Salma’s family is from Pakistan. She was born and raised in Denmark, but when you hear her talking about her family you soon discover that to her, this is a global project. Her parents and siblings live in Denmark. Her grandparents, and many of her aunts, uncles and cousins live in Pakistan. She also has close relatives in the UK, in Canada, and in Italy. Salma meets some of her relatives during her visits to Pakistan every two-three years. Although Selma’s family is scattered across the globe, and although she only occasionally physically meets some of her relations, she is actually in frequent contact with most of them. Salma uses sms, internet chat-rooms and webcam to chat with her relatives – in particular her female cousins. Salma’s husband is from Pakistan too. They married when they were both 23, and then moved to Sweden due to the age limitations of the Danish family reunification regulations. The couple now lives in Malmoe in Southern Sweden, and Salma commutes to work in Copenhagen every morning and returns in the evening – often after spending an hour or two with her parents.
Salma is a fictive person, but her story includes many recurring elements of the life-stories that researchers in the field of immigration and integration studies at SFI have collected over the last decade. A starting point for collecting and analysing these stories was, and remains, the strong focus in Denmark on marriage migration as a means to obtain Danish residency. Danish family and marriage reunification legislation has been significantly tightened within the last decade, including rules such as the 24 years rule (stipulating that a person, born in Denmark, can only get his or her partner to Denmark, if they are both older than 24), and the attachment rule (stipulating that the couple must show a deeper attachment to Denmark than to any other country).
SFI researchers have collected and analysed both qualitative and quantitative data describing transnational marriages among ethnic minorities in Denmark in the years prior to the tightening of the regulations, and we have done so on several occasions after. Our database of qualitative interviews contains more than 150 interviews with young people in such marriages, their parents, social workers, immigration authorities and many more. The first of these interviews were conducted in the late 1990s – the latest in 2010. On the basis of these interviews and statistical data from both Denmark and Sweden we completed an in-depth study of the effects of the 2002 changes in family reunification (including the 24 years rule and the attachment rule) on marriage and emigration patterns, personal values, educational level and labour-market attachment. An English summary of the report, published in late 2009, can be found here » .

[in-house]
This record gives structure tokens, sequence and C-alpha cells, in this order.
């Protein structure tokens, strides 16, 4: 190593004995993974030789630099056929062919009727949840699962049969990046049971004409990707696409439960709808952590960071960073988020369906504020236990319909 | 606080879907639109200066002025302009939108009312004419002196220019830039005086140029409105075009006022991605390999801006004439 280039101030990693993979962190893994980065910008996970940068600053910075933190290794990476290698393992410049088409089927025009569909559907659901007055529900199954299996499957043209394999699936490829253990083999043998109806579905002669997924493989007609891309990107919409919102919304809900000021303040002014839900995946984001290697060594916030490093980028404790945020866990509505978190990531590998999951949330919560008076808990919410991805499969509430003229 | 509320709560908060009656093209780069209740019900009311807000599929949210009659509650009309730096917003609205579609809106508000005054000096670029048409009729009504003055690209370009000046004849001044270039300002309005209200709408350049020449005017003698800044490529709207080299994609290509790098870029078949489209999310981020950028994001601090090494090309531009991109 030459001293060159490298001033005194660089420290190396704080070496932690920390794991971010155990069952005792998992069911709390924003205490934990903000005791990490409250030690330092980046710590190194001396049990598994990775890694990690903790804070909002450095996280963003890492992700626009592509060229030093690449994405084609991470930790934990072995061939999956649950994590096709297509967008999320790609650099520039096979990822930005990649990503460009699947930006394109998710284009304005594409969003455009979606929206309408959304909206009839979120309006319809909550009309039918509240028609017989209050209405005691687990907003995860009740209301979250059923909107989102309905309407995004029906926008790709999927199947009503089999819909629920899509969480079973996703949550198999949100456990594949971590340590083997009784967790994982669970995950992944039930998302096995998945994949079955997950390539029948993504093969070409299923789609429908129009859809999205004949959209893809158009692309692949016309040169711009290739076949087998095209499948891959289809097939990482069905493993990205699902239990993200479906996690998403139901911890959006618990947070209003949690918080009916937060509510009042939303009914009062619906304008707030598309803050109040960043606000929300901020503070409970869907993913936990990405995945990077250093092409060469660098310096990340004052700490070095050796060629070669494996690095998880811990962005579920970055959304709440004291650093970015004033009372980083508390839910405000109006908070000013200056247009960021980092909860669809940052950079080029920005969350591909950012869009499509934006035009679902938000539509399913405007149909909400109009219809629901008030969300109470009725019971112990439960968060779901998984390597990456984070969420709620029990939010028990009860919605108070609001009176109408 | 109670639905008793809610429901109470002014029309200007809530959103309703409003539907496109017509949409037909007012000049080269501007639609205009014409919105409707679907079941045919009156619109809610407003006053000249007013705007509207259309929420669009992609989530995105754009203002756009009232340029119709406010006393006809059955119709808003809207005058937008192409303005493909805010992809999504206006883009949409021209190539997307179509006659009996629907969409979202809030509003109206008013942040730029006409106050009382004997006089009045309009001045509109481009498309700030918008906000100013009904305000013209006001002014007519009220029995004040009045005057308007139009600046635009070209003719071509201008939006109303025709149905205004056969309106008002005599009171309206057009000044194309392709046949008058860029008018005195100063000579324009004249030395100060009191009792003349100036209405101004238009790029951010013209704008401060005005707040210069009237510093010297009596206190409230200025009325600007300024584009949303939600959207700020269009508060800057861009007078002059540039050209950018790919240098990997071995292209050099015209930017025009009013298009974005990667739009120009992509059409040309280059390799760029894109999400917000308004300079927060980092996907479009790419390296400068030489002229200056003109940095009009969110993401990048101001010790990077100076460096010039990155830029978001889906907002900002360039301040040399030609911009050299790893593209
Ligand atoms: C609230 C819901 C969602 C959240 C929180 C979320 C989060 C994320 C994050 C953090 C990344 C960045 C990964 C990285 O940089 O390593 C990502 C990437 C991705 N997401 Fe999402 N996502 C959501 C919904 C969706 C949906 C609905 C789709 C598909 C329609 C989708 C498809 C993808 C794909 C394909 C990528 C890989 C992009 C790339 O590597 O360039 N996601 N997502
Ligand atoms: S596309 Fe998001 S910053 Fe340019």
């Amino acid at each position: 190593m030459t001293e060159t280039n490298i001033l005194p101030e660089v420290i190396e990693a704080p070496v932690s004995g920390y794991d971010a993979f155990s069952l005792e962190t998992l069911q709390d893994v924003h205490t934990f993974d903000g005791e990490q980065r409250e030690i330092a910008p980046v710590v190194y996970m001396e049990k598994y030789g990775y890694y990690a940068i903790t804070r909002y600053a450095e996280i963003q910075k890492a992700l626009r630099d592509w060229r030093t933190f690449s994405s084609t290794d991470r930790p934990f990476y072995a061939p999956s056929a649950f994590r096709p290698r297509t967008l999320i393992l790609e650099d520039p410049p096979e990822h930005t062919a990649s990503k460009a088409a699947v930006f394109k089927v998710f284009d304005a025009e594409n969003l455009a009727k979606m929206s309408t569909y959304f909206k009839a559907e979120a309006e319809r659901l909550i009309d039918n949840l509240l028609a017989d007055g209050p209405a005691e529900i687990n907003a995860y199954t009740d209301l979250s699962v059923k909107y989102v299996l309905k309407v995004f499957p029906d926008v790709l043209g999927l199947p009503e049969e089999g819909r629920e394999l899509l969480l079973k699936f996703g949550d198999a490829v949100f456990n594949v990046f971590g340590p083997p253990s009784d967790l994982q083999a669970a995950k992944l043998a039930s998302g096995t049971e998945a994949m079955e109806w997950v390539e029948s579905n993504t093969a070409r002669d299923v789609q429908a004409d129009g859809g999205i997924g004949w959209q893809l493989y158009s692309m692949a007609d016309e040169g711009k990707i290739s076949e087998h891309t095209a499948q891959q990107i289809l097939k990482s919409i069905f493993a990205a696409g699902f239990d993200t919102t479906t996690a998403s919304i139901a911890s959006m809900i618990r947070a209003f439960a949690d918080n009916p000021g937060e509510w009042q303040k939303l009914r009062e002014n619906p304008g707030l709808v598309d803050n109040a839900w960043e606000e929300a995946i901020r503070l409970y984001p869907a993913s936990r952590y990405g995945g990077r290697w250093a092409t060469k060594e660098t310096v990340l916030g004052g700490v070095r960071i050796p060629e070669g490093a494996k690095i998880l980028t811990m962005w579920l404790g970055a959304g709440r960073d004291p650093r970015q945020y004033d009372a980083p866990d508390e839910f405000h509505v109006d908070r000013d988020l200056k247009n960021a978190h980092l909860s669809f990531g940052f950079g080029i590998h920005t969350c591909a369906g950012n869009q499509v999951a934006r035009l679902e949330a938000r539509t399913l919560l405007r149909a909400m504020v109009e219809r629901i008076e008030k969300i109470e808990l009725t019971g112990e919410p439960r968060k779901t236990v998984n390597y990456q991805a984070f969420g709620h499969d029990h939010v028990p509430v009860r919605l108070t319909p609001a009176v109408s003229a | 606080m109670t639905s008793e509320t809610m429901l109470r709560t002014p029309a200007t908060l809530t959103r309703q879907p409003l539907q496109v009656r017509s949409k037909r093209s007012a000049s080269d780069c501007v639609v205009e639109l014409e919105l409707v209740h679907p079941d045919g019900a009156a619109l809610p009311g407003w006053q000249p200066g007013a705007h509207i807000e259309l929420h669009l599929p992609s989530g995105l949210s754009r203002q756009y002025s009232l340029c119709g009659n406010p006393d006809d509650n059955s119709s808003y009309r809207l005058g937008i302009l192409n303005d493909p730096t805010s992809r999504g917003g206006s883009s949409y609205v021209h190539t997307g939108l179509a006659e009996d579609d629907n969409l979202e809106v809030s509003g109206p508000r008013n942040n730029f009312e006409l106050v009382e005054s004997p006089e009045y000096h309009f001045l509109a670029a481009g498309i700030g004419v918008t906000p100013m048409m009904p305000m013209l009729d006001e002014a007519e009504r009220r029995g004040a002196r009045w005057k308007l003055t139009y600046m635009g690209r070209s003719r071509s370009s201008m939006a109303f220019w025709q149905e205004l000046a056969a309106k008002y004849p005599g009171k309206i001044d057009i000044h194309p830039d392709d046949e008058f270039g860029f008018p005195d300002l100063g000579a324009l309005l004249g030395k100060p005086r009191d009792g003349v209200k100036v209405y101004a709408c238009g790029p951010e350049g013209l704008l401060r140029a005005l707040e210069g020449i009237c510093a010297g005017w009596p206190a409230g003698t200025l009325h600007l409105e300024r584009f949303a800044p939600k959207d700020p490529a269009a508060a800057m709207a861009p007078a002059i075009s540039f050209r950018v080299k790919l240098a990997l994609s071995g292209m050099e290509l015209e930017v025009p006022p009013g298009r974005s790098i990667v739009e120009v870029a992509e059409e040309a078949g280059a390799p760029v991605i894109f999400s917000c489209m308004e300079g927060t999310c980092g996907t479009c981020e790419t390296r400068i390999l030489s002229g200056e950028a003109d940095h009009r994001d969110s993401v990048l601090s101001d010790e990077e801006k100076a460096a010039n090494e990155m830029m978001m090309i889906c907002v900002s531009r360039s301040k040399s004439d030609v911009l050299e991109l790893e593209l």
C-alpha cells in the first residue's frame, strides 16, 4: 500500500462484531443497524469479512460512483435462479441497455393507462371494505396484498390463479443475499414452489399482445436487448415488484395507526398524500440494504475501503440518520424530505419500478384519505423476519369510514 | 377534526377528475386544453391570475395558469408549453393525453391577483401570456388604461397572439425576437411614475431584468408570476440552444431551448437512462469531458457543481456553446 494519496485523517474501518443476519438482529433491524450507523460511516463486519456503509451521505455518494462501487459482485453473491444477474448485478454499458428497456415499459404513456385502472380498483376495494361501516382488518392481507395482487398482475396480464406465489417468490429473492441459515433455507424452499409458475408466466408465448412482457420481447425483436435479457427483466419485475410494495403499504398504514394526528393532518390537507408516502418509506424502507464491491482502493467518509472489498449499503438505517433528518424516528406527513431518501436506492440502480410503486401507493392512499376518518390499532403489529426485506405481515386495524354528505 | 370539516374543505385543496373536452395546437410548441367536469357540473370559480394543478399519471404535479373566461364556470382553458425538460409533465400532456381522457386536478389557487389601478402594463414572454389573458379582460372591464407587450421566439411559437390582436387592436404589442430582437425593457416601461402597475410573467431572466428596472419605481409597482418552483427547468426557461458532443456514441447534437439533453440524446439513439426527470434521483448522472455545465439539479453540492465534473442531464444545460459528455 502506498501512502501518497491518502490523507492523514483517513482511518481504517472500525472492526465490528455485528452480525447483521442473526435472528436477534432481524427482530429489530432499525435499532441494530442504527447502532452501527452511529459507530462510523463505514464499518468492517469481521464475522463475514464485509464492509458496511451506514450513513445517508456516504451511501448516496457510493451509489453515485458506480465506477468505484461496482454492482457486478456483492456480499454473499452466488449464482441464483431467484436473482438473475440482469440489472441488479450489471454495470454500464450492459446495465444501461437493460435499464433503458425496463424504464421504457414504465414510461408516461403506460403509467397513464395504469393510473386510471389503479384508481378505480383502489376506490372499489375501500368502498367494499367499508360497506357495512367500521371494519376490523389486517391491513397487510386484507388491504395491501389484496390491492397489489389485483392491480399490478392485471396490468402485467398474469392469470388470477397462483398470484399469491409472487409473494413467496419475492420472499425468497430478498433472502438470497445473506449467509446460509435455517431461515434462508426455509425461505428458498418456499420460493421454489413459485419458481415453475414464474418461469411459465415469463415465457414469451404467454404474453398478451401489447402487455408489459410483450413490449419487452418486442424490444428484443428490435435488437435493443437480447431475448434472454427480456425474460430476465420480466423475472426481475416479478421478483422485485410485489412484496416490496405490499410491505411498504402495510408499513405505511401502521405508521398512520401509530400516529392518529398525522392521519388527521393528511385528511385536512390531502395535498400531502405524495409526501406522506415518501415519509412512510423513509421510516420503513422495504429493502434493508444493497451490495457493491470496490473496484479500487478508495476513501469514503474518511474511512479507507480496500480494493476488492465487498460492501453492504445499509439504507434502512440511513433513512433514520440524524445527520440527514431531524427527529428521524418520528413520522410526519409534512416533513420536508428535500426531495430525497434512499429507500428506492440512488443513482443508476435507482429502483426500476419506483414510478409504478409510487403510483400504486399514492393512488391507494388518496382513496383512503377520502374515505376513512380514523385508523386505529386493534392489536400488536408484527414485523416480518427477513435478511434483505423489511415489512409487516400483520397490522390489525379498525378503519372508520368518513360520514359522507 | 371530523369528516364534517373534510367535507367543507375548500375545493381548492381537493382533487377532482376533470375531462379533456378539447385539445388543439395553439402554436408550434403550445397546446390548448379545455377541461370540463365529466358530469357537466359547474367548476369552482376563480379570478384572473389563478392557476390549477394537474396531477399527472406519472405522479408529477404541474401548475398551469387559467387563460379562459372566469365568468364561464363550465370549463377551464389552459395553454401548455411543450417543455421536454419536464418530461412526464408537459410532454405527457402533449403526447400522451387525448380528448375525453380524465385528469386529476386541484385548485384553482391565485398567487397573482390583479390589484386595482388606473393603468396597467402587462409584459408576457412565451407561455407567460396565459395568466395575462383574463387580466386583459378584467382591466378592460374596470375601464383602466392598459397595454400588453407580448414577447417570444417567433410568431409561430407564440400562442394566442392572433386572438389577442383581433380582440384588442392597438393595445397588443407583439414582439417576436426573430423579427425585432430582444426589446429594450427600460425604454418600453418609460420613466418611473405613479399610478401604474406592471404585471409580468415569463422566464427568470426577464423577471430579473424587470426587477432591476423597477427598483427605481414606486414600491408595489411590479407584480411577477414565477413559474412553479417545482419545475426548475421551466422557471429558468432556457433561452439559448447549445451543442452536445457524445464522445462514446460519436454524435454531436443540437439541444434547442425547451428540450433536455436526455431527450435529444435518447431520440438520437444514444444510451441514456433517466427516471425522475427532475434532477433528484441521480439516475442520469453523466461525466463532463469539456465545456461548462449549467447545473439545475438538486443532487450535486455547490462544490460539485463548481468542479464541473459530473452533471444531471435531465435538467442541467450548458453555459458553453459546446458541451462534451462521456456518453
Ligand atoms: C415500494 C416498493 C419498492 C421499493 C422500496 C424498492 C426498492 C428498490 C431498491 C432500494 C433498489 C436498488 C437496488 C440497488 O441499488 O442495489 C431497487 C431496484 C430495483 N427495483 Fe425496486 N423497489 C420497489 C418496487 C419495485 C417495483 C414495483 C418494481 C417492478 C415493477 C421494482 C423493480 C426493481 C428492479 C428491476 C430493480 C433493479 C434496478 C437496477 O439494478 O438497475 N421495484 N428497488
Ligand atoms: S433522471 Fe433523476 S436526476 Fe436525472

The quality of the data that we have collected so far in this field allows for both deeper and multi-faceted studies. In late 2009 we received a grant from the Danish Social Science Research Council to carry out a collective research project investigating, among others things, gender-specific effects of the new regulations. Furthermore, ongoing research and publications from SFI researchers in the field include focus on aspects such as divorce, polygamy, education, personal values and understanding the role that marriages play in global family networks and processes.
Another important aspect is that SFI researchers have a long tradition of working internationally on the topic of family migration. We work closely with researchers in other Nordic countries such as Norway and Sweden, and in an EU context with researchers in the UK, Belgium and Germany. Recently, Annika Liversage, senior researcher at SFI, organised a workshop at the 15th Nordic Migration Research Conference, entitled “Transnational family practices and nation state regulation”. Another of SFI’s senior researchers, Garbi Schmidt, is currently finalising a special issue of “Journal of Nordic Migration Research”, focusing on migration and marriage. The issue will appear in mid-2011.